Pacemaking - the generation of spontaneous rhythmic electrical activity in heart and brain cells -- is crucial to life and to normal brain function. """"""""Pacemaker channels,"""""""" also known as l(f), l(h), or HCN channels, are a specific class of ion channels that underlie this function in many cells. They are members of the voltage- activated ion channel superfamily, but unlike almost all other members of the superfamily, these HCN channels are activated by hyperpolarization. Results from the preceding grant period, and evidence from other labs, support the idea that voltage sensing (movement of a specialized positively-charged protein domain) and gating (opening and closing of the transmembrane pore) in HCN channels are both essentially like that of the other family members. This means that the different behavior of these channels is probably accounted for by a difference in the """"""""coupling"""""""" mechanism, whereby movement of the voltage sensor is transduced into opening of the pore. Despite some leads, this is still the most mysterious step in the operation of voltage-gated channels. This proposal will address the coupling question directly, using specific structural constraints -- variable- length bridges between pairs of introduced residues ~ as a tool for learning about the moving parts, their range of motion, and the consequences of constraining this range of motion. In addition to this study of the mechanics of gating and coupling, there will be a quantitative study of coupling energetics in wild-type channels and in a specific set of mutant channels that produce dramatic changes in the gating behavior of the HCN channels. Work from the preceding grant period revealed that some of the """"""""leakage"""""""" through wild- type channels that occurs at positive voltages (where the channels should be closed) is due to a voltage- independent mode of channel gating in a subpopulation of HCN channels, which interchanges only slowly with the main voltage-dependent population. Using gating current measurements and tools developed in the last grant period, this project will distinguish this voltage-independent mode from true changes in coupling, which can then be analyzed to learn how natural variants of HCN channels, and mutants, affect the coupling process. The structural constraints and functional studies together will elucidate the physical and energetic mechanism of the key physiological process of coupling between voltage sensors and gates.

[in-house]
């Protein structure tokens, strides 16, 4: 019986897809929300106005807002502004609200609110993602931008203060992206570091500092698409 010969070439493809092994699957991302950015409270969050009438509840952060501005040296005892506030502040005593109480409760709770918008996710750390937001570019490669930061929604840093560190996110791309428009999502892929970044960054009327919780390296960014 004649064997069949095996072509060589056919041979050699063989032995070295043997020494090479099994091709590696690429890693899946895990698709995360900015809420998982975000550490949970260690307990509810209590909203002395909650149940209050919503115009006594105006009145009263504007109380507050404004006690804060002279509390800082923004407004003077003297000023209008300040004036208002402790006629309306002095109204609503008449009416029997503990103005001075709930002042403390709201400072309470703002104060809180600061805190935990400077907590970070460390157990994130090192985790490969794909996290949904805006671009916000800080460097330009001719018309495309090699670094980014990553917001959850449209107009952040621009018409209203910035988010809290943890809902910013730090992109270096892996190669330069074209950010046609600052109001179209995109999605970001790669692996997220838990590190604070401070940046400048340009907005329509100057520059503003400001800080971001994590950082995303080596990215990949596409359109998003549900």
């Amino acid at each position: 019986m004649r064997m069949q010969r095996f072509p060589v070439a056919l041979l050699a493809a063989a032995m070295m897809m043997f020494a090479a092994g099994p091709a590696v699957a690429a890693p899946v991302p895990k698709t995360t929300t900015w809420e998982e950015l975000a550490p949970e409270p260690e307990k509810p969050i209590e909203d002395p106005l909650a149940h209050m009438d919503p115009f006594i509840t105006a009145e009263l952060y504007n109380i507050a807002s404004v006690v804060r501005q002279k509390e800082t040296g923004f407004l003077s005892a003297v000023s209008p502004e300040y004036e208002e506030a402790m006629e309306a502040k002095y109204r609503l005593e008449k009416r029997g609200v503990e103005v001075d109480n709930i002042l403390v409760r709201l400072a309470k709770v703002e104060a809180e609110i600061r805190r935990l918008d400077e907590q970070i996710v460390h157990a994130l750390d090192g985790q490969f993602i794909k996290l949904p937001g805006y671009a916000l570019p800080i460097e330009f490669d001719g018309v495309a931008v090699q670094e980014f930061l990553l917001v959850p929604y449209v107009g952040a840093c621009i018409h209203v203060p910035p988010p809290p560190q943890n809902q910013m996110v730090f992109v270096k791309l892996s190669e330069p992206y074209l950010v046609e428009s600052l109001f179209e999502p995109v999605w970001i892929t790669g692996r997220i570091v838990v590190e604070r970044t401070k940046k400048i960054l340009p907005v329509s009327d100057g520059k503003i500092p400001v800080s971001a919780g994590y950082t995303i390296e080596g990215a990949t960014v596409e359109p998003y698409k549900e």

National Institute of Health (NIH)
National Heart, Lung, and Blood Institute (NHLBI)
Research Project (R01)
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Biophysics of Neural Systems Study Section (BPNS)
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Wang, Lan-Hsiang
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Harvard University
Schools of Medicine
United States
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Kwan, Daniel C H; Prole, David L; Yellen, Gary (2012) Structural changes during HCN channel gating defined by high affinity metal bridges. J Gen Physiol 140:279-91
Ryu, Sujung; Yellen, Gary (2012) Charge movement in gating-locked HCN channels reveals weak coupling of voltage sensors and gate. J Gen Physiol 140:469-79
Prole, David L; Yellen, Gary (2006) Reversal of HCN channel voltage dependence via bridging of the S4-S5 linker and Post-S6. J Gen Physiol 128:273-82
Proenza, Catherine; Yellen, Gary (2006) Distinct populations of HCN pacemaker channels produce voltage-dependent and voltage-independent currents. J Gen Physiol 127:183-90
Dekker, John P; Yellen, Gary (2006) Cooperative gating between single HCN pacemaker channels. J Gen Physiol 128:561-7
Shin, Ki Soon; Maertens, Chantal; Proenza, Catherine et al. (2004) Inactivation in HCN channels results from reclosure of the activation gate: desensitization to voltage. Neuron 41:737-44
Rothberg, Brad S; Shin, Ki Soon; Yellen, Gary (2003) Movements near the gate of a hyperpolarization-activated cation channel. J Gen Physiol 122:501-10